A cosmochemist warned that human extinction is almost guaranteed if Earth gets hit by a planet-killer asteroid. The scientist also noted that despite NASA’s plans to protect Earth from asteroids, the chances of a major impact happening are still pretty big.

In her latest book “Catching Stardust,” cosmochemist Dr. Natalie Starkey briefly explained the true meaning of International Asteroid Day. This is an annual event that commemorates the large explosion caused by a meteor that detonated over a region in Siberia on June 30, 1908.

For Starkey, International Asteroid Day should remain as a constant reminder of what space rocks can do to the planet and its inhabitants. She also noted that the annual event serves as a warning about how a major asteroid impact can easily wipe out humans on the planet.

“The United Nations designated June 30 as International Asteroid Day, which to many people may seem like a strange thing to do,” she said according to Express. “It certainly isn’t because asteroids are about to become extinct, like some endangered wildlife.”

“Instead, it’s because there’s a threat that we, as humans, could become extinct if an asteroid was to collide with Earth,” she added.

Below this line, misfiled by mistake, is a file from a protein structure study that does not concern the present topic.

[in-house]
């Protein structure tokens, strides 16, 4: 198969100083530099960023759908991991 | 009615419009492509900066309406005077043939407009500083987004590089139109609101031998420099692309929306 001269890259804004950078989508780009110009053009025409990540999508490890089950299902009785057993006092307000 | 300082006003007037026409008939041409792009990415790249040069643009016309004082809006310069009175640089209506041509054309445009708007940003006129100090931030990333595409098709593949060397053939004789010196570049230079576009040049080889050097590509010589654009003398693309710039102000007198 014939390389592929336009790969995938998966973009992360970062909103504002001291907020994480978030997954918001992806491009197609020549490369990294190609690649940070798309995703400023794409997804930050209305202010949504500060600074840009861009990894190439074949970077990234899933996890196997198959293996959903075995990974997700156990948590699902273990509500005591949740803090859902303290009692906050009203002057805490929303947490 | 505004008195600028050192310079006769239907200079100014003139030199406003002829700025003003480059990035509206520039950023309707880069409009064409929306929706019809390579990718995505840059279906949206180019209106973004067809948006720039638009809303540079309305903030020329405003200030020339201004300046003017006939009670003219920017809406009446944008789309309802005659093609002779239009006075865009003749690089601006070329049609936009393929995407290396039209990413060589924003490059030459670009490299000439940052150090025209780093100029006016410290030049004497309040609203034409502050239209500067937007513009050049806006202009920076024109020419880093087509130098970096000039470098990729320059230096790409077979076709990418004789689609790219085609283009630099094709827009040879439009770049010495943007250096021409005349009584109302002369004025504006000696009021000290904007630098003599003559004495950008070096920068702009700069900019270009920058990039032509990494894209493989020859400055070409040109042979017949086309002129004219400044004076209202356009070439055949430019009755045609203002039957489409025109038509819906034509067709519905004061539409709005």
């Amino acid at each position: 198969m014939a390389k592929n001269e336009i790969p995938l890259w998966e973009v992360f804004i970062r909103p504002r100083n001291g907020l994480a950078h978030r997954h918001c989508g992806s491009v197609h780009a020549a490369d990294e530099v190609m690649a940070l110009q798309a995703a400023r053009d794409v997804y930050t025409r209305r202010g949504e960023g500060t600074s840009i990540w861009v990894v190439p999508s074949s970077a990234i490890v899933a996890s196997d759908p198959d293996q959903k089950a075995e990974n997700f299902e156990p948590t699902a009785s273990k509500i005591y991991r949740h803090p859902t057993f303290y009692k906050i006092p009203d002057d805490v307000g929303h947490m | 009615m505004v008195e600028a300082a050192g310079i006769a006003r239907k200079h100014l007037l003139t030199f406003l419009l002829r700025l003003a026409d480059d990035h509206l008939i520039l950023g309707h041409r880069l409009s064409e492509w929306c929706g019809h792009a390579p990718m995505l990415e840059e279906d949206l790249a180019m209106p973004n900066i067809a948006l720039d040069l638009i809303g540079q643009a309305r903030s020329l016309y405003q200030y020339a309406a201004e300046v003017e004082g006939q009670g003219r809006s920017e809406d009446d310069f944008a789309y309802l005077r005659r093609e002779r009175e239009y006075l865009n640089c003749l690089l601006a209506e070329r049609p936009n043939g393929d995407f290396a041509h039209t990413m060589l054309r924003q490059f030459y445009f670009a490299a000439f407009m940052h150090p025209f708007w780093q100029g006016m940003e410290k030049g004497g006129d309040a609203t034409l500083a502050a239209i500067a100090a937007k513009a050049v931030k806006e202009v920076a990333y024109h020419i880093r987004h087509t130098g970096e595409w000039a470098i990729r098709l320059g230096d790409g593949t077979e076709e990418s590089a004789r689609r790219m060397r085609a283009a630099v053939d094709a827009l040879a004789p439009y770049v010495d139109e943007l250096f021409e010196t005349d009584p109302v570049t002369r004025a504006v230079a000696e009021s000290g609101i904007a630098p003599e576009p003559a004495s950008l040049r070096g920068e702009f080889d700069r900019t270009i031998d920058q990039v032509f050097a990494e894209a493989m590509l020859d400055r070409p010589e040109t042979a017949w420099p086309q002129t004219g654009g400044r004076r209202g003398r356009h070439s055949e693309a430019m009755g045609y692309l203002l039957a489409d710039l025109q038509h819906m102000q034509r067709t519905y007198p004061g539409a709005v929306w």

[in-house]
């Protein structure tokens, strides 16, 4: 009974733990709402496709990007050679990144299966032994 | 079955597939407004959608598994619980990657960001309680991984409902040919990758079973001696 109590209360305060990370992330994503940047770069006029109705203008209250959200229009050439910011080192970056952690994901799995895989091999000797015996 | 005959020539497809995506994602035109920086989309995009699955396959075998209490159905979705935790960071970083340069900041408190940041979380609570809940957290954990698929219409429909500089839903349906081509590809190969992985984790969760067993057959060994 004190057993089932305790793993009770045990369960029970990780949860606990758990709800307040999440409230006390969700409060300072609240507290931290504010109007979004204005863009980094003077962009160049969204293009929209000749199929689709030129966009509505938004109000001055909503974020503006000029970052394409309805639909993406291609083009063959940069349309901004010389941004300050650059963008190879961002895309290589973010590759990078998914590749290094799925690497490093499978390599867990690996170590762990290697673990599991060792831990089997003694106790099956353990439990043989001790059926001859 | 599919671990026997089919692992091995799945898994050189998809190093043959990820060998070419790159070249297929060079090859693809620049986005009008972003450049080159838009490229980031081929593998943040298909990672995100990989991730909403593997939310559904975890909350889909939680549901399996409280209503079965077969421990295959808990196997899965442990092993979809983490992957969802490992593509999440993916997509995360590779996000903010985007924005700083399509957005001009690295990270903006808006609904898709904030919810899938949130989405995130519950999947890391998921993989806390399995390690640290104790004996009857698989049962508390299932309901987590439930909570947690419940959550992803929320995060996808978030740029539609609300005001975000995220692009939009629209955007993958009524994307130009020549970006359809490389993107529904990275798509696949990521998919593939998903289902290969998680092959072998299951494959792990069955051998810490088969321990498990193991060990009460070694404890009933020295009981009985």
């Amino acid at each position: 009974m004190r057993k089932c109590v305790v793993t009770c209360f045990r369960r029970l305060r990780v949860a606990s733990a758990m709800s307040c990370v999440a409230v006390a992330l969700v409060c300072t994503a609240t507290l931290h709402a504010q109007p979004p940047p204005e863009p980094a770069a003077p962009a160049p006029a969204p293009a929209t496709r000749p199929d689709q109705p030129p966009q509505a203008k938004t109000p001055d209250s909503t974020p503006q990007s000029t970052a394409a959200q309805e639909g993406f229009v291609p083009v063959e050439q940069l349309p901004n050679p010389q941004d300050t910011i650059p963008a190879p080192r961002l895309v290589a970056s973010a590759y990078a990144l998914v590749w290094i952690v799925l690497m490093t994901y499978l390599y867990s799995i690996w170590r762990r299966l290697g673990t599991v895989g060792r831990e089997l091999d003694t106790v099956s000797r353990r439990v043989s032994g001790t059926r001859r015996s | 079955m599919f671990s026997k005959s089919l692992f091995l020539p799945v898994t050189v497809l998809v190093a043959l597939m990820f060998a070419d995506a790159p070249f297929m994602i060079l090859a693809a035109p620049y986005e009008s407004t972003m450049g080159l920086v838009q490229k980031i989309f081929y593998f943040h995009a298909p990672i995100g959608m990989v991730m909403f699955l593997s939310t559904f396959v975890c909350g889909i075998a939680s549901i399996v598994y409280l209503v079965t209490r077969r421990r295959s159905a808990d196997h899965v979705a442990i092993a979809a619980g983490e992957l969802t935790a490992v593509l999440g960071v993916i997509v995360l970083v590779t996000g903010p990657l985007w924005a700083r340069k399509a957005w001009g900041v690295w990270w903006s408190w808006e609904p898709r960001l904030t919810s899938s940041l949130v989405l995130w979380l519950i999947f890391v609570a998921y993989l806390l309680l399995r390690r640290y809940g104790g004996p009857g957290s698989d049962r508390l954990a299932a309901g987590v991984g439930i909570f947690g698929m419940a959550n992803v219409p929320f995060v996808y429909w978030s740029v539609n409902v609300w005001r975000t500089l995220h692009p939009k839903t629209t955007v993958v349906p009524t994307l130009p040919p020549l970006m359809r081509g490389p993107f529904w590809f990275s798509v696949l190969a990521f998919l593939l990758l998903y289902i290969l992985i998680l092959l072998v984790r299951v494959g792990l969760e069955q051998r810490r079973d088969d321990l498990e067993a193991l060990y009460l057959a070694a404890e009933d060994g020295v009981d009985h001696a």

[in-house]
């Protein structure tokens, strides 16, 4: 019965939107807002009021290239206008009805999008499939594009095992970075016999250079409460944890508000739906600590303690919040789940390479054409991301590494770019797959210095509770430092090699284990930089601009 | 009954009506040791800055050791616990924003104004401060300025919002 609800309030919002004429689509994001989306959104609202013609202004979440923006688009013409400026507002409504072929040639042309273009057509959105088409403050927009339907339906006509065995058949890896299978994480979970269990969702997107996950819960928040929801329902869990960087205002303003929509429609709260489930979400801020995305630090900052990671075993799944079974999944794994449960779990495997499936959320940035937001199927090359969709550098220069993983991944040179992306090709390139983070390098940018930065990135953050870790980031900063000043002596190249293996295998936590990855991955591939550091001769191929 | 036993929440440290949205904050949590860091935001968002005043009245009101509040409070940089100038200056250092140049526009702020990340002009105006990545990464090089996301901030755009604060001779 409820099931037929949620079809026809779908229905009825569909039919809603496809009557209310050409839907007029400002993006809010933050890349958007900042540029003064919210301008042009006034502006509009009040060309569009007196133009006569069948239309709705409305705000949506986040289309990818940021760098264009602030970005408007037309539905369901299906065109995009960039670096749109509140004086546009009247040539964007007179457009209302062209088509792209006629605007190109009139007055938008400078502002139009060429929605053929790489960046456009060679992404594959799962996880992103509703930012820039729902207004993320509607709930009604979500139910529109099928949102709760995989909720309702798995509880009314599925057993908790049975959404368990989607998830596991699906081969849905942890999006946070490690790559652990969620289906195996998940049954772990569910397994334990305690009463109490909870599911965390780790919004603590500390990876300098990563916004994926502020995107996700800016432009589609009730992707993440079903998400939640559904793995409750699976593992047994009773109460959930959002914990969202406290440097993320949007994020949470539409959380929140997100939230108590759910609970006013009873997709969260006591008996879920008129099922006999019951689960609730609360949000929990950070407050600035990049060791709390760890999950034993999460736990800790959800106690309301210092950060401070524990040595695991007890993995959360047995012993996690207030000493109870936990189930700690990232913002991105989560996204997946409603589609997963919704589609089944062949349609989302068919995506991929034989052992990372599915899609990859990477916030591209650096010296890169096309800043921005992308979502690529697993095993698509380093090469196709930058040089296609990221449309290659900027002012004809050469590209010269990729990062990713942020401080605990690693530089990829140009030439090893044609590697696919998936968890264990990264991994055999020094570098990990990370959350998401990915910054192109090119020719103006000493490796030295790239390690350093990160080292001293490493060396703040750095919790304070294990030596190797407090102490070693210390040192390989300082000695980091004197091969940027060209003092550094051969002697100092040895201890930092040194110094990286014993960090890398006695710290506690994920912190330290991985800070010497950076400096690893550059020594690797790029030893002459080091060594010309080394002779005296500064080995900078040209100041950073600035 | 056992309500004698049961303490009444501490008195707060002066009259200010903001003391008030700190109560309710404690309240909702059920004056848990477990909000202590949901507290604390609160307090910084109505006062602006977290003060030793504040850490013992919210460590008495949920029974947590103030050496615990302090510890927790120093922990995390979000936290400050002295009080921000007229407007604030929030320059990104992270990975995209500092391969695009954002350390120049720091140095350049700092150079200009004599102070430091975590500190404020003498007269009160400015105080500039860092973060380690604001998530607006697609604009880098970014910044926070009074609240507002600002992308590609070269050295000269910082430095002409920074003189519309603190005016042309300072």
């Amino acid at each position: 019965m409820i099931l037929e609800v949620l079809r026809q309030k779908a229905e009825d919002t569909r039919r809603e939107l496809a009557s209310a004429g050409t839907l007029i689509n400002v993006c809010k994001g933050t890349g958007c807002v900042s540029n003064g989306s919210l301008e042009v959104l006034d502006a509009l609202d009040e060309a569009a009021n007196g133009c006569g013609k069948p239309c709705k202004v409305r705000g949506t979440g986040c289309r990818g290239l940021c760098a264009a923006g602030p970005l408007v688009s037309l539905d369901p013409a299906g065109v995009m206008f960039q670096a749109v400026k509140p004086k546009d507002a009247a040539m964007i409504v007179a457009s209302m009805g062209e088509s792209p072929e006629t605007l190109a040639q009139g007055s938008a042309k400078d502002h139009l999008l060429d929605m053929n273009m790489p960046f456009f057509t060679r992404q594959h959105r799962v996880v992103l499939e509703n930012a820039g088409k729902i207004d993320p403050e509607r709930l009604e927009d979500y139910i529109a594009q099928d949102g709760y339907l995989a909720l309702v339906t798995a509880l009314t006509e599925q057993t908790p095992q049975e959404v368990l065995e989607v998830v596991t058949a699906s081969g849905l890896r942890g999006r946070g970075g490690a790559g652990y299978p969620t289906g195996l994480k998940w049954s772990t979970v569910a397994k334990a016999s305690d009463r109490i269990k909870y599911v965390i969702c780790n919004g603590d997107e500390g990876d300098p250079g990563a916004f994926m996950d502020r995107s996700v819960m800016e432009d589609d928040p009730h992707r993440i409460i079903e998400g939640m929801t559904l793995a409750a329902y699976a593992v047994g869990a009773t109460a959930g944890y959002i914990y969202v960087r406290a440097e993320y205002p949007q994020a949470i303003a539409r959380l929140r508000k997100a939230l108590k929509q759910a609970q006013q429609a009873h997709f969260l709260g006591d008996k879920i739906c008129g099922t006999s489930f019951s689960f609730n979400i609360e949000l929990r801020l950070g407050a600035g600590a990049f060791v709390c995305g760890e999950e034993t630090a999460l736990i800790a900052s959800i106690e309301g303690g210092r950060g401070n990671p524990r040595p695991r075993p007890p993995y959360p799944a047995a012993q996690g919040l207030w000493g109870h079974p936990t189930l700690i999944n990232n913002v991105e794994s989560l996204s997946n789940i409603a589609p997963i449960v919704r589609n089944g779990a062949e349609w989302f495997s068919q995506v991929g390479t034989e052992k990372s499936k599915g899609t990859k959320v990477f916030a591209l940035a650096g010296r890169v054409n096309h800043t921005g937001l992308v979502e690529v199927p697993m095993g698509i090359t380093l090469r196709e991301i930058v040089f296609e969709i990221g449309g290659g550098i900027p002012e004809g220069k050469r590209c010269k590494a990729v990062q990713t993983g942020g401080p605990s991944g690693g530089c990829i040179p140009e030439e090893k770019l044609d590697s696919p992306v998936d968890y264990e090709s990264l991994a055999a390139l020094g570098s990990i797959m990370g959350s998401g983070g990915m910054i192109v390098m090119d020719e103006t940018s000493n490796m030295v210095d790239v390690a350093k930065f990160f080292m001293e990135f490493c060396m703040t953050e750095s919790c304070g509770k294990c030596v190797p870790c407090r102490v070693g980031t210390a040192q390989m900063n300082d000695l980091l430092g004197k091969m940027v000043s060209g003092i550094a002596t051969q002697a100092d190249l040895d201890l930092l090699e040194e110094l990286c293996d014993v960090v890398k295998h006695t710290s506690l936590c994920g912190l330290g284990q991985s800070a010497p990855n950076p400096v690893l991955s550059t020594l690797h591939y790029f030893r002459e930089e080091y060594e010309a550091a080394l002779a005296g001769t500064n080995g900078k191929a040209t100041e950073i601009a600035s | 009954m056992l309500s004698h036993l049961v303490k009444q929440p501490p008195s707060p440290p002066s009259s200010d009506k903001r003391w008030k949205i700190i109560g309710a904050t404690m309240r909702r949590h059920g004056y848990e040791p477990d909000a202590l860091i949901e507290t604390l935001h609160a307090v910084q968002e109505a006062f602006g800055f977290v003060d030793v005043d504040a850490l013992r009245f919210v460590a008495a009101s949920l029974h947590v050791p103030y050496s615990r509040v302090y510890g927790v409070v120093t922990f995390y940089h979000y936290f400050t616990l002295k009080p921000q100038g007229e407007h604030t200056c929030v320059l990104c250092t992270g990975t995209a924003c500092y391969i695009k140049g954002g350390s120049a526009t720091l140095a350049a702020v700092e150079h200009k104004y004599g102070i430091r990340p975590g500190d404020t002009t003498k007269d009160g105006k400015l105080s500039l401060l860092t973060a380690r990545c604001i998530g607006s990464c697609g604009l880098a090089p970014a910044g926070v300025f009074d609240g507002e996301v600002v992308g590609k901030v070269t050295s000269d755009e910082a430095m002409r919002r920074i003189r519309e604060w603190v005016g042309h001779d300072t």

Similar to what happened to the dinosaurs 66 million years ago, humans are in danger of getting wiped out if an asteroid several miles long hits Earth. Aside from the magnitude of the initial explosion, the wide-scale extinction will also be caused by extreme environmental events that will be triggered by a major asteroid impact.

Of course, NASA and other space agencies around the globe are doing their best to prevent another extinction-level event from happening. Through satellites and other sophisticated monitoring systems, these agencies are keeping track of asteroids that might collide with Earth in the future.

So far, the agencies noted that they haven’t detected a major asteroid that has a 100% chance of hitting Earth within the next century.

Despite the agencies’ assurance, Starkey believes that it is still highly possible for an asteroid to remain undetected in the vastness of space. For the cosmochemist, this kind of asteroid is what the people of Earth should be worried about.

“There is always the possibility a random object that scientists can’t yet see is lurking out there in the outer Solar System, in an orbit that intersects that of Earth within the next few decades,” she said.

“The problem is that it is currently impossible for astronomers to track every object in the Solar System, particularly the small and fast-moving ones that are on random orbits,” Starkey added.

Asteroid Impacts A new report indicates that a total of 26 nuclear-level asteroid impacts have hit Earth since 2000. Photo: Donald Davis